Mike Sievert Takes Helm of the New T-Mobile and Postpaid Momentum Continues

Mike Sievert became CEO of the new T-Mobile on May 1st, taking over from the bombastic John Legere. Legere led T-Mobile for seven years. During this time, T-Mobile transformed itself from a budget, second-tier carrier to market leader. Sievert has been with T-Mobile since 2012 with roles of CCO, CMO, COO, and President. He is known for masterminding the remarkable streak of ‘un-carrier’ initiatives over the years and will likely continue T-Mobile’s edgy and aggressive marketing moves. Sievert’s goals as he begins his CEO tenure include:

  • Integrating two major carriers. No simple feat to integrate the #3 and #4 largest US carriers. T-Mobile acquired MetroPCS and quickly and successfully integrated the CDMA prepaid brand. Look for Sievert and team to attempt to do the same with Sprint—get Sprint subscribers onto the T-Mobile network as fast as possible.
  • Roll out 600MHz as blanket coverage and continue to add thousands of Sprint’s 2.5GHz sites. Strategically add mmWave where it makes sense.
  • Customer service initiatives will continue. T-Mobile has leading customer service ratings and the company believes this has been key to their success.
  • Un-carrier tactics will continue. Sievert is less bombastic than Legere, as he refrains from calling Verizon and AT&T ‘Dumb and Dumber’, for example. And, he will not likely do taunting airplane skywriting over the Verizon HQ. However, look for Sievert to continue to drive industry ‘firsts’ with interesting plans, bundles, and promotions—remaining aggressive post TMO/S acquisition.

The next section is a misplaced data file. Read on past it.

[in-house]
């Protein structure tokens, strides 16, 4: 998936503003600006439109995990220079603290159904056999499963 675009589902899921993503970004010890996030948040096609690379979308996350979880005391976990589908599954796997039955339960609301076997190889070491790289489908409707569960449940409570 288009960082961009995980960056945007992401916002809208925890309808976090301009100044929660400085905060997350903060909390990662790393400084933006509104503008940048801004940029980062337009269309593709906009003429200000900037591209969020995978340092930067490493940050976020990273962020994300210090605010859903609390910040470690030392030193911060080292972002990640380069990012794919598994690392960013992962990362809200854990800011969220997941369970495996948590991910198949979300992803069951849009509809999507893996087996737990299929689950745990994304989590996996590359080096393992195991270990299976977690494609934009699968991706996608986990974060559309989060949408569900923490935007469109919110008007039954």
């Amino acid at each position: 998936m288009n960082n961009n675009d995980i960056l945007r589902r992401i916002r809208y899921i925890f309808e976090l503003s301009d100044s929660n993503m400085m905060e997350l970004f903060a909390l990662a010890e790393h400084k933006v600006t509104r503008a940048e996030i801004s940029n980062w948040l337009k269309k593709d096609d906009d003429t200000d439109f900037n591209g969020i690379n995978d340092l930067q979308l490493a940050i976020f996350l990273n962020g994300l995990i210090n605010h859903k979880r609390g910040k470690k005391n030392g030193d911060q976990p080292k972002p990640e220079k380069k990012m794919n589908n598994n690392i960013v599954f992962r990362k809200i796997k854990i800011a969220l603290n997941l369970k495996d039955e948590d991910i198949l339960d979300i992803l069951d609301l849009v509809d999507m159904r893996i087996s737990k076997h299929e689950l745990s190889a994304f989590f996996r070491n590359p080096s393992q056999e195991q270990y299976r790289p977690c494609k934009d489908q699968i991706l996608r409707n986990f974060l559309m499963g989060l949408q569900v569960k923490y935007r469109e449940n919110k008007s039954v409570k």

• T-Mobile is actively engaged in open RAN initiatives. However, the carrier does have major concerns and admits it is taking it careful and slow.
  • Large B2B aspirations now that the carrier is not hampered by its network being behind AT&T and Verizon.

Results-wise, it was an admirable quarter for T-Mobile considering the mass store closings and limited roaming due to COVID-19 lockdowns. T-Mobile sold 8.9 millions phones and 1.2 million IoT devices, mainly hotspots. 5% of the base upgraded, the majority in the month of June after drastic slowdowns in April and part of May. With the merger, T-Mobile is selling about 35% more devices. This will give the carrier more buying power and a better ability to get exclusives and white labels. With over 250 million POPs covered by their 600MHz spectrum, look for the carrier to get more aggressive in the second half of 2020 to drive 5G sales. The carrier currently has nine 5G smartphones and expects to be selling 18 by YE2020.

The big brag this quarter comes from the news that T-Mobile is now larger than AT&T with 98.3 millions subscribers. Its smartphone base is now 65.1 million and growing. The carrier’s old Achilles Heal of high churn is now competitive with Verizon and AT&T as phone churn was near record lows of .8%.

The second half of 2020 will be interesting as all major carriers ramp up the fight for 5G subscribers. See here for a complete break-down of T-Mobiles second quarter.